The Harbinger Online

Apple Addiction


Plugged in next to me on my nightstand, my iPhone lit up, catching the corner of my eye. I decided it would be fine to take a short break from Calculus homework and find out who texted me. It was GroupMe – someone needed a babysitter for this Saturday. I couldn’t babysit, but instead of clicking my phone off, I tapped on Instagram, then Snapchat. I found myself scrolling through Pins of cookie recipes 45 minutes later.

Realizing that I had made no progress on my math, I forced myself to set my phone down. A minute later, a ding distracted me again.

Addiction is the physical and mental dependency on a particular thing.  I never thought I had an addiction to my phone until I read the definition aloud to my little sister for her spelling pretest. I know I check my phone a lot; everyone does it. I didn’t realize it was a problem until I saw a plunge in my grades during last year and this year.

I often find myself spending time on my phone, when I should be studying. Last year as my classes started began to get harder, I learned that scrambling to finish my homework before class started wouldn’t cut it. This year, I still find myself at midnight without my homework done.

My “screen time,” as my parents called it, became an issue when I spent more time browsing new Netflix shows instead of studying. I wasted the night before my first Anatomy test flipping through the book while taking frequent breaks. Since I was uninterested in learning the sequence of a carbohydrate, I kept myself awake by pausing every few paragraphs to watch Tasty videos on Facebook. I sat at my desk for hours “studying.”

During my Anatomy test, I came to a definition I had seen before. It was on the flashcards I had made the night before. Was it unsaturated or saturated fats that are liquid at room temperature? I took a guess, frustrated with myself that I wasn’t disciplined in studying the night before. The next day I looked in Skyward and to my dismay, my grade dropped 7%.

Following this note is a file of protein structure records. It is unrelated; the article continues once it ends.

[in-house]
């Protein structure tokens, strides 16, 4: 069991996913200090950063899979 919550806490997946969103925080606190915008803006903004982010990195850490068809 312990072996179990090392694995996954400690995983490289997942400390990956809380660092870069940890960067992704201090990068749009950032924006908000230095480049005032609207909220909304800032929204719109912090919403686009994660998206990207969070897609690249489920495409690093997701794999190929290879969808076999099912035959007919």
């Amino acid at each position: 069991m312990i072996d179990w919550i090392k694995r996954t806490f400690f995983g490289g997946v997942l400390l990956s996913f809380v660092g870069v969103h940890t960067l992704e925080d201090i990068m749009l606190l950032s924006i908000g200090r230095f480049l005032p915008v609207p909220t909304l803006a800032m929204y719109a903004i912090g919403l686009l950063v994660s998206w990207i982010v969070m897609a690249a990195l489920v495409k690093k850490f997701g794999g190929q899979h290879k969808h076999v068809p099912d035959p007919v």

According to the U.S. Department of Health & Services, high school teenagers spend an average of 2.3 hours a day on social media, not including time spent texting.  If that time went toward schoolwork, I wouldn’t find myself in class wishing I had studied more.

phone-graphicsDuring class, I can’t help but peek when the teacher isn’t looking to see if I have any texts. Sitting at my desk doing homework, I try my best to resist taking a break to see what is new with Kylie Jenner on Snapchat. Even though I try to fight the urge, I always click the home button and swipe across unlocking my phone.

Our generation is especially prone to this problem. Most of my peers got smartphones in sixth grade. We have been using most of the apps every day for years – which is why this habit has been so hard to break.

Older generations weren’t dependant on phones at such an early age. My older sister used her Palm Pixie until sophomore year of high school, which sounds unimaginable to today’s high schoolers.
Studying takes discipline. For some, having a phone next to them is not a problem. If you are like me, then the only way to get homework done is to turn the phone off and place it as far away as possible.


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